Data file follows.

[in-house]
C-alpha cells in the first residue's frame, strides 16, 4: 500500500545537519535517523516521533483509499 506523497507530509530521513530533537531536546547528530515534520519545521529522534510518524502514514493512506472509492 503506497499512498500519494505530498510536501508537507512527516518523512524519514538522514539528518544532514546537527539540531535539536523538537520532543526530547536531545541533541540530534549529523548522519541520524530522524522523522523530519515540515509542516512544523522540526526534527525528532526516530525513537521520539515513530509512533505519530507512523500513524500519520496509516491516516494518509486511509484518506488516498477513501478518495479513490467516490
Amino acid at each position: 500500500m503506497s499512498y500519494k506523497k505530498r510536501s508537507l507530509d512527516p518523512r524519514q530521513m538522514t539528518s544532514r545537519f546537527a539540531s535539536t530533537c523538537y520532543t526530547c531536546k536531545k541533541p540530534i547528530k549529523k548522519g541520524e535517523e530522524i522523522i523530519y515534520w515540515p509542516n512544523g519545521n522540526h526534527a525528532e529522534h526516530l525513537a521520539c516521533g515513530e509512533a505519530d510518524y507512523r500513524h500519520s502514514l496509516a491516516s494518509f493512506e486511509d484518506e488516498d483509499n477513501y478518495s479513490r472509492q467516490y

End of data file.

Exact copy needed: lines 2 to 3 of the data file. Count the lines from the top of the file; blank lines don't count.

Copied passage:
C-alpha cells in the first residue's frame, strides 16, 4: 500500500545537519535517523516521533483509499 506523497507530509530521513530533537531536546547528530515534520519545521529522534510518524502514514493512506472509492 503506497499512498500519494505530498510536501508537507512527516518523512524519514538522514539528518544532514546537527539540531535539536523538537520532543526530547536531545541533541540530534549529523548522519541520524530522524522523522523530519515540515509542516512544523522540526526534527525528532526516530525513537521520539515513530509512533505519530507512523500513524500519520496509516491516516494518509486511509484518506488516498477513501478518495479513490467516490
Amino acid at each position: 500500500m503506497s499512498y500519494k506523497k505530498r510536501s508537507l507530509d512527516p518523512r524519514q530521513m538522514t539528518s544532514r545537519f546537527a539540531s535539536t530533537c523538537y520532543t526530547c531536546k536531545k541533541p540530534i547528530k549529523k548522519g541520524e535517523e530522524i522523522i523530519y515534520w515540515p509542516n512544523g519545521n522540526h526534527a525528532e529522534h526516530l525513537a521520539c516521533g515513530e509512533a505519530d510518524y507512523r500513524h500519520s502514514l496509516a491516516s494518509f493512506e486511509d484518506e488516498d483509499n477513501y478518495s479513490r472509492q467516490y